October is Breast Cancer Awareness Month
Let’s learn the facts:
- 1 in 8 U.S. women will develop invasive breast cancer over the course of her lifetime
- In 2020, an estimated 276,480 new cases of invasive breast cancer are expected to be diagnosed in women in the U.S., along with 48,530 new cases of non-invasive (in situ) breast cancer
- 2,620 new cases of invasive breast cancer are expected to be diagnosed in men in 2020. A man’s lifetime risk of breast cancer is about 1 in 883.
- After skin cancer, breast cancer is the most commonly diagnosed cancer among American women
- A woman’s risk of breast cancer nearly doubles if she has a first-degree relative (mother, sister, daughter) who has been diagnosed with breast cancer
- 85% of breast cancers occur in women who have no family history of breast cancer, due to genetic mutations that happen as a result of the aging process and life in general, rather than inherited mutations
- The most significant risk factors for breast cancer are sex (being a woman) and age (growing older)
How often should you do breast self-examinations?
Once a month, usually 2-3 days after your period has ended. The more regularly you perform them, the more aware you’ll be of your own anatomy making it easier to detect an abnormality. Self-examination combined with regular physical examinations can be a helpful screening tool. Don’t fret if you feel something abnormal, monitor for changes and/or call your doctor for follow-up.
When should you start getting mammograms?
According to the ACS (American Cancer Society), women may begin screening with mammography at age 40-44 and should get mammograms every year age 45-54. Once 55 and older, mammograms can be performed every other year.
According to the USPTF (United States Preventative Task Force), women should have biennial screening ages 50-74 but a significant family history my warrant screening in the 40s.
Most providers begin screenings at age 40 and will begin sooner if their patient has a significant family history.
Here is my comparison chart from my Let’s Talk Cancer Screenings post according to the ACS and USPTF. Check out the post for details on the top cancers in our world today and when/how to screen.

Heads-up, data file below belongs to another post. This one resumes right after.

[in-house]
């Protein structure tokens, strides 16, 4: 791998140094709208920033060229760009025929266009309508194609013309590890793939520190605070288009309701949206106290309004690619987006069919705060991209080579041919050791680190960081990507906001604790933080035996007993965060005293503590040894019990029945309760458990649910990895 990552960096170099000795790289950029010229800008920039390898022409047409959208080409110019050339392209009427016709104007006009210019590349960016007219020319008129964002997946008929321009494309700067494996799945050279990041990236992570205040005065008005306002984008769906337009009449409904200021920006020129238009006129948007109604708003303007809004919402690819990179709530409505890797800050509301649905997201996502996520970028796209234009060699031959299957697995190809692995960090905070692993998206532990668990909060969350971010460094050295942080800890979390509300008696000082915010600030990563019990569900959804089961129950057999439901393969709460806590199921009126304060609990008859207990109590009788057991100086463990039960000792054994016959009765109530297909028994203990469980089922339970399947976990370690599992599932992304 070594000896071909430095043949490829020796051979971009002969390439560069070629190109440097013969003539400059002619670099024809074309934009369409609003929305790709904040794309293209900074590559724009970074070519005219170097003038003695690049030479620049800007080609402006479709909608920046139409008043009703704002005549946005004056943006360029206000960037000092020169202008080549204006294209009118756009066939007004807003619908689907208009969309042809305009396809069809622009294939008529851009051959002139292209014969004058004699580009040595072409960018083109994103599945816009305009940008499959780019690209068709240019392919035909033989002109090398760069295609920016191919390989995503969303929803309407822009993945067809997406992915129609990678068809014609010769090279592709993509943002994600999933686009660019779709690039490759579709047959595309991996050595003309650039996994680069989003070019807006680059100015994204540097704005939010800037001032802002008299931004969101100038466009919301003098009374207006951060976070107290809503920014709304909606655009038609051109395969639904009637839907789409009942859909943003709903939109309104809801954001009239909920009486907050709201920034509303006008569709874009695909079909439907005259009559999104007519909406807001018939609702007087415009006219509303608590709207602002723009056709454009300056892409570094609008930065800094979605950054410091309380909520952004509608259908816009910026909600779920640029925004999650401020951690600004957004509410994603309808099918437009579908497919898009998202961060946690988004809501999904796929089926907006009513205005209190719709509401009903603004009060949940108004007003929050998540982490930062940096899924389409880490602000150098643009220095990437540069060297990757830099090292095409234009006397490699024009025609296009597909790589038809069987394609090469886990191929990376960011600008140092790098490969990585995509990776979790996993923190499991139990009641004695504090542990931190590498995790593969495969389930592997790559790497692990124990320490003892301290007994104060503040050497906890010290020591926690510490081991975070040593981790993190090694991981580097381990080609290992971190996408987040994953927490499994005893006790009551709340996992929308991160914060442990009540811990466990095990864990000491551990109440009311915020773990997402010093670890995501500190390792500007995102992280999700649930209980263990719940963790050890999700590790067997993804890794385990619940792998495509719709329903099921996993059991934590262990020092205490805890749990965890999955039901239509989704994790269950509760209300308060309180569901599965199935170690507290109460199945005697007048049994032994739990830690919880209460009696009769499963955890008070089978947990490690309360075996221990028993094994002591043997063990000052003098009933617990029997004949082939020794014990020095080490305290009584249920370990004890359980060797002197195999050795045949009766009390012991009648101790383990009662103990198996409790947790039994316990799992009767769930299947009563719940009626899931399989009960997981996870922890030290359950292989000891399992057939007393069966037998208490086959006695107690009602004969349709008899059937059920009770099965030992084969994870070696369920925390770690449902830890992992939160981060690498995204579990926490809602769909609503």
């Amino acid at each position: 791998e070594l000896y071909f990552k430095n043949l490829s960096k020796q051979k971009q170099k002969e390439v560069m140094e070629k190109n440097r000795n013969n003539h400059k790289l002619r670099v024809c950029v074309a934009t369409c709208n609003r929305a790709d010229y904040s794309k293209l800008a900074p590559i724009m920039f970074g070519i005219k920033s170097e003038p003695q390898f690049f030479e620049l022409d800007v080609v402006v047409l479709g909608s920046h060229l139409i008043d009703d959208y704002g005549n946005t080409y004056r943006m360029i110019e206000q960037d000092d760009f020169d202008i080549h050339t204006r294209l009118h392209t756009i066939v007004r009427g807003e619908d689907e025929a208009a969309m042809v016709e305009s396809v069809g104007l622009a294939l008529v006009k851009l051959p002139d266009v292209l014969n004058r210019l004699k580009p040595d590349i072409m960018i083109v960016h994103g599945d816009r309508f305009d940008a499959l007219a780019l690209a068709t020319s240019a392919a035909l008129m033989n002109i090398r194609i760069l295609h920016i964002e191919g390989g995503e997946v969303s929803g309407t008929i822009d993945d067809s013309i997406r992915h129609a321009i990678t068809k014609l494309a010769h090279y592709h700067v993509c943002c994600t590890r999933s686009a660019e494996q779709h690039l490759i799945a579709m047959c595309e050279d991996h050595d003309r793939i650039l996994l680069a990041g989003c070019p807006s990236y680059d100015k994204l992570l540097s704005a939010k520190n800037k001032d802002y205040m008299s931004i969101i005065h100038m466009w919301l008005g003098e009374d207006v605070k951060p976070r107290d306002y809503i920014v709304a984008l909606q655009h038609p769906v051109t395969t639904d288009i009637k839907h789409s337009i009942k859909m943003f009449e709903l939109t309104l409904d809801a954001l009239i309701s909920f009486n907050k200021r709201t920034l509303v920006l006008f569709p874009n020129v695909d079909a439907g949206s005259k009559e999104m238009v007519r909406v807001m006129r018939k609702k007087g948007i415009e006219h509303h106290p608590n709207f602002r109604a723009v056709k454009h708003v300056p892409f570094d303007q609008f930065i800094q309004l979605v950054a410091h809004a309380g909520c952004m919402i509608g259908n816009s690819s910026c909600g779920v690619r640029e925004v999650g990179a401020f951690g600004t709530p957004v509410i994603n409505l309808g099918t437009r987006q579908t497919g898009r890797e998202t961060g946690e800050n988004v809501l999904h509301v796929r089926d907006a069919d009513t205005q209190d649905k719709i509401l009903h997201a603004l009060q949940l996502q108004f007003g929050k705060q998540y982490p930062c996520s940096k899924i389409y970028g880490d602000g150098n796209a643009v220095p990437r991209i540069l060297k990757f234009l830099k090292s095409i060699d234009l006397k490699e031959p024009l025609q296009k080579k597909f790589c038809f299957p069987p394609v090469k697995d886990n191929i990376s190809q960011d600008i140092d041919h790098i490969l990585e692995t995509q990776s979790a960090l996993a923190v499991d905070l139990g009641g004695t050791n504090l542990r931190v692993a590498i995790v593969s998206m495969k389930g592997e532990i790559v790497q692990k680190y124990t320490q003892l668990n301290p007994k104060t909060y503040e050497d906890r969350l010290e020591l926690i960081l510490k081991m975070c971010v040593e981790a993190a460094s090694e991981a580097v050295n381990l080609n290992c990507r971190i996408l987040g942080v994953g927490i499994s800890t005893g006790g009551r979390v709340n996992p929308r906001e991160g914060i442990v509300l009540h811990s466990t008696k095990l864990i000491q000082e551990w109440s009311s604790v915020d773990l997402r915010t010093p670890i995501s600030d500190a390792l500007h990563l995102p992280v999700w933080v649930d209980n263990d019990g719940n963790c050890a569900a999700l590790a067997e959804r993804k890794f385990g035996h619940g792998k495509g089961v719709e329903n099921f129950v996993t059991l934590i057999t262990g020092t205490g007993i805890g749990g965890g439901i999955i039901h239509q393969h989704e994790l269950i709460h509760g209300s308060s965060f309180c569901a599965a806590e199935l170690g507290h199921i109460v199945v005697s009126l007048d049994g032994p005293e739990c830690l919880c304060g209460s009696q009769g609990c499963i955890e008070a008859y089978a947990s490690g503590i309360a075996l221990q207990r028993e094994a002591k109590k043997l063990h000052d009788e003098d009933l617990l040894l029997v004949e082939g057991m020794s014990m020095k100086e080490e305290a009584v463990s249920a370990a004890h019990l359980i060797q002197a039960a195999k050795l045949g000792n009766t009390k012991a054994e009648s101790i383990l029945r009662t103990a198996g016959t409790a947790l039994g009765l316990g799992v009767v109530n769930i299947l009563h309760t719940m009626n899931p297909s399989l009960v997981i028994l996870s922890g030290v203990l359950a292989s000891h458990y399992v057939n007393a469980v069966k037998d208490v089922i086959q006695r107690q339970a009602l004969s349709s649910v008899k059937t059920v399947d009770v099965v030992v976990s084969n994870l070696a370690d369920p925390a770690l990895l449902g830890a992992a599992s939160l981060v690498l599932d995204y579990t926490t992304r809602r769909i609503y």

What are some of the breast cancer screening and diagnostic tools?
Breast cancer related tools can be broken down into three different categories:
1. Screening tools: routine tools used to find cancer early in the general population
EX: Breast self-exam, mammogram, blood marker tests (family history),
2. Diagnostic tools: the next step in management/workup of suspected breast cancer to help gather information and guide decision-making and treatment
EX: Breast MRI, molecular breast imaging (scintimammography), ultrasound, biopsy, fluorescence in situ hybridization (FISH)
3. Monitoring tools: after a confirmed diagnosis of breast cancer, these tools will be used to monitor treatment progress
EX: DEXA bones scan, CT scan, chest xray, breast MRI, PET scans
What are some of the blood marker tests?
CA 15.3, TRU-QUANT or CA 27.29, CA125, CEA, and circulating tumor cells.
If you do not have an OB-GYN and are a woman of reproductive age, I cannot implore you enough to find a provider. Routine physical exams help save lives, not to mention routine screenings like pap smears. Do some research, find a group you like, and make the call. Your body deserves routine care for the sake of your health, longevity, and overall quality of life.
This infographic is a great illustration of some abnormal breast changes that require follow-up with your doctor. Changes like thickness, dimpling, nipple crust, redness or warmth, new fluid production, skin sores, bumps, veins, retracted nipples, abnormal shape, orange-peel skin, and hard lumps.
Never be afraid to contact your doctor or medical provider if you think you’ve found something concerning. It never hurts to get checked out!
For More Information:
American Breast Cancer Foundation
American Cancer Society
Breast Cancer Research Foundation
National Breast Cancer Foundation, Inc.
Susan G. Komen